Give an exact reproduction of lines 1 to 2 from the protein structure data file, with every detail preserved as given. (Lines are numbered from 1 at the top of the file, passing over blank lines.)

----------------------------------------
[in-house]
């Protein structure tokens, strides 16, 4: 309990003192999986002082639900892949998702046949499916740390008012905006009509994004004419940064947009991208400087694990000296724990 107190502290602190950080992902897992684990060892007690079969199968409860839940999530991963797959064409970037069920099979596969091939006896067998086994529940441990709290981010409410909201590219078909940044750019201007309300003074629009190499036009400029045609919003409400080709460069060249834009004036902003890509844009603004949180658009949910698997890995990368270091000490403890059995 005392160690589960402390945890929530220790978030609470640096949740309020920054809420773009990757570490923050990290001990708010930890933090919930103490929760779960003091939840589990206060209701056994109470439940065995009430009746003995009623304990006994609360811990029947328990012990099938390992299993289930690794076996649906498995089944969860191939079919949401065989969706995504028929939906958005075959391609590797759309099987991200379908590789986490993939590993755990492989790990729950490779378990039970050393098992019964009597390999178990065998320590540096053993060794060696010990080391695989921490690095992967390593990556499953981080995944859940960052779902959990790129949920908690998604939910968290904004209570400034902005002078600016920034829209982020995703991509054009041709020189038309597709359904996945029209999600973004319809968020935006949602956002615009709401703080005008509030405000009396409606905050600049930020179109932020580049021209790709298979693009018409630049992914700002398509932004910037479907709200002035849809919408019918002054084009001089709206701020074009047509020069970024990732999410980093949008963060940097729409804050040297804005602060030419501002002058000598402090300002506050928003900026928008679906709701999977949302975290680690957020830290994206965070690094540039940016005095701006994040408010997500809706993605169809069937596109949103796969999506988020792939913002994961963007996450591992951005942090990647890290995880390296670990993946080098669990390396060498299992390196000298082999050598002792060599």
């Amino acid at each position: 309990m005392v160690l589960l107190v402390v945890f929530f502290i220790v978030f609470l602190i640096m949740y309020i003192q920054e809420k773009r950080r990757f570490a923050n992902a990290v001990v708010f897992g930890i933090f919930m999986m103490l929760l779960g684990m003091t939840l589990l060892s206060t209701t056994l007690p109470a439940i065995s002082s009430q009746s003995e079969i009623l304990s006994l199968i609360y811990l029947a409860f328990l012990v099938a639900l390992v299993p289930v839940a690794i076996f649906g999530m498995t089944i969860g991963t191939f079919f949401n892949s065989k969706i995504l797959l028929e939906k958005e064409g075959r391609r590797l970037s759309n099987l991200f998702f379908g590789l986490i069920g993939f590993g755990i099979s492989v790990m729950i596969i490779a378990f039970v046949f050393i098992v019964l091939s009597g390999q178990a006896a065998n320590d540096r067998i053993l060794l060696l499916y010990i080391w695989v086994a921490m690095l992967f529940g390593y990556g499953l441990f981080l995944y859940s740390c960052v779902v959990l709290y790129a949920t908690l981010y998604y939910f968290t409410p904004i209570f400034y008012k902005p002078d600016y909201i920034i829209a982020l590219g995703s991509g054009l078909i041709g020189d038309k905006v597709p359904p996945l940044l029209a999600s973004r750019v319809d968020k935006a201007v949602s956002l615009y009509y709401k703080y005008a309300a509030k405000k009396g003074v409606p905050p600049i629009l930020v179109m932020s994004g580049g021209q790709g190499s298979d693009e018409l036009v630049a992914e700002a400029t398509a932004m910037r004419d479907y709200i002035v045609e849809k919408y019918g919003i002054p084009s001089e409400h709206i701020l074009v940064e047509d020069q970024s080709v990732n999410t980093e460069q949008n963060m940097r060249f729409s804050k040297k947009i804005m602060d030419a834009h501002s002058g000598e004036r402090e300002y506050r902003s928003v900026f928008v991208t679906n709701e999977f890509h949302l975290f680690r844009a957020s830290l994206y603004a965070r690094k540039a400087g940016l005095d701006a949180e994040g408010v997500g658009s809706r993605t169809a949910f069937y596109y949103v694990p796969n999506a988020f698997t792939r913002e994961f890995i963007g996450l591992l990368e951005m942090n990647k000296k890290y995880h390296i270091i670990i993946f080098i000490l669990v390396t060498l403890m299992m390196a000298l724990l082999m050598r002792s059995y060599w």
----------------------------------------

[in-house]
């Protein structure tokens, strides 16, 4: 309990003192999986002082639900892949998702046949499916740390008012905006009509994004004419940064947009991208400087694990000296724990 107190502290602190950080992902897992684990060892007690079969199968409860839940999530991963797959064409970037069920099979596969091939006896067998086994529940441990709290981010409410909201590219078909940044750019201007309300003074629009190499036009400029045609919003409400080709460069060249834009004036902003890509844009603004949180658009949910698997890995990368270091000490403890059995 005392160690589960402390945890929530220790978030609470640096949740309020920054809420773009990757570490923050990290001990708010930890933090919930103490929760779960003091939840589990206060209701056994109470439940065995009430009746003995009623304990006994609360811990029947328990012990099938390992299993289930690794076996649906498995089944969860191939079919949401065989969706995504028929939906958005075959391609590797759309099987991200379908590789986490993939590993755990492989790990729950490779378990039970050393098992019964009597390999178990065998320590540096053993060794060696010990080391695989921490690095992967390593990556499953981080995944859940960052779902959990790129949920908690998604939910968290904004209570400034902005002078600016920034829209982020995703991509054009041709020189038309597709359904996945029209999600973004319809968020935006949602956002615009709401703080005008509030405000009396409606905050600049930020179109932020580049021209790709298979693009018409630049992914700002398509932004910037479907709200002035849809919408019918002054084009001089709206701020074009047509020069970024990732999410980093949008963060940097729409804050040297804005602060030419501002002058000598402090300002506050928003900026928008679906709701999977949302975290680690957020830290994206965070690094540039940016005095701006994040408010997500809706993605169809069937596109949103796969999506988020792939913002994961963007996450591992951005942090990647890290995880390296670990993946080098669990390396060498299992390196000298082999050598002792060599």